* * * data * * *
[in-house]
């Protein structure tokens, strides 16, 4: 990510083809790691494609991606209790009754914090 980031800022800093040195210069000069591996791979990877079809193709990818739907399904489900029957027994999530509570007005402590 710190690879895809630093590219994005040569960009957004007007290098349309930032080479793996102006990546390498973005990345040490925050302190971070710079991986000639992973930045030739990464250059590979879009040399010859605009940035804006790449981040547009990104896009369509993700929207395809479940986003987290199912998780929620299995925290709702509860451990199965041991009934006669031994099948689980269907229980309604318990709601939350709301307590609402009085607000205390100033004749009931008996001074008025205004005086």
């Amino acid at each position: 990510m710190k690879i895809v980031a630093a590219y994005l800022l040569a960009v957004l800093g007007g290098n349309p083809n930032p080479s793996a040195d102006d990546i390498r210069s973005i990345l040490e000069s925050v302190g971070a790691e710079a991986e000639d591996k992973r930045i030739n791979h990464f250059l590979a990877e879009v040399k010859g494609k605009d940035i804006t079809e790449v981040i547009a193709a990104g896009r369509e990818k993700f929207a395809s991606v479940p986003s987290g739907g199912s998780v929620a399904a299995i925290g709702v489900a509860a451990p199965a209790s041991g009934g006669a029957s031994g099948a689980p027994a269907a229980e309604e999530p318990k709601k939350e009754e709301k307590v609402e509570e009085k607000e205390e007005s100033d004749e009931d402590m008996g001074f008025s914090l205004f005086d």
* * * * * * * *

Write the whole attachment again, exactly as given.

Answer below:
[in-house]
């Protein structure tokens, strides 16, 4: 990510083809790691494609991606209790009754914090 980031800022800093040195210069000069591996791979990877079809193709990818739907399904489900029957027994999530509570007005402590 710190690879895809630093590219994005040569960009957004007007290098349309930032080479793996102006990546390498973005990345040490925050302190971070710079991986000639992973930045030739990464250059590979879009040399010859605009940035804006790449981040547009990104896009369509993700929207395809479940986003987290199912998780929620299995925290709702509860451990199965041991009934006669031994099948689980269907229980309604318990709601939350709301307590609402009085607000205390100033004749009931008996001074008025205004005086």
């Amino acid at each position: 990510m710190k690879i895809v980031a630093a590219y994005l800022l040569a960009v957004l800093g007007g290098n349309p083809n930032p080479s793996a040195d102006d990546i390498r210069s973005i990345l040490e000069s925050v302190g971070a790691e710079a991986e000639d591996k992973r930045i030739n791979h990464f250059l590979a990877e879009v040399k010859g494609k605009d940035i804006t079809e790449v981040i547009a193709a990104g896009r369509e990818k993700f929207a395809s991606v479940p986003s987290g739907g199912s998780v929620a399904a299995i925290g709702v489900a509860a451990p199965a209790s041991g009934g006669a029957s031994g099948a689980p027994a269907a229980e309604e999530p318990k709601k939350e009754e709301k307590v609402e509570e009085k607000e205390e007005s100033d004749e009931d402590m008996g001074f008025s914090l205004f005086d």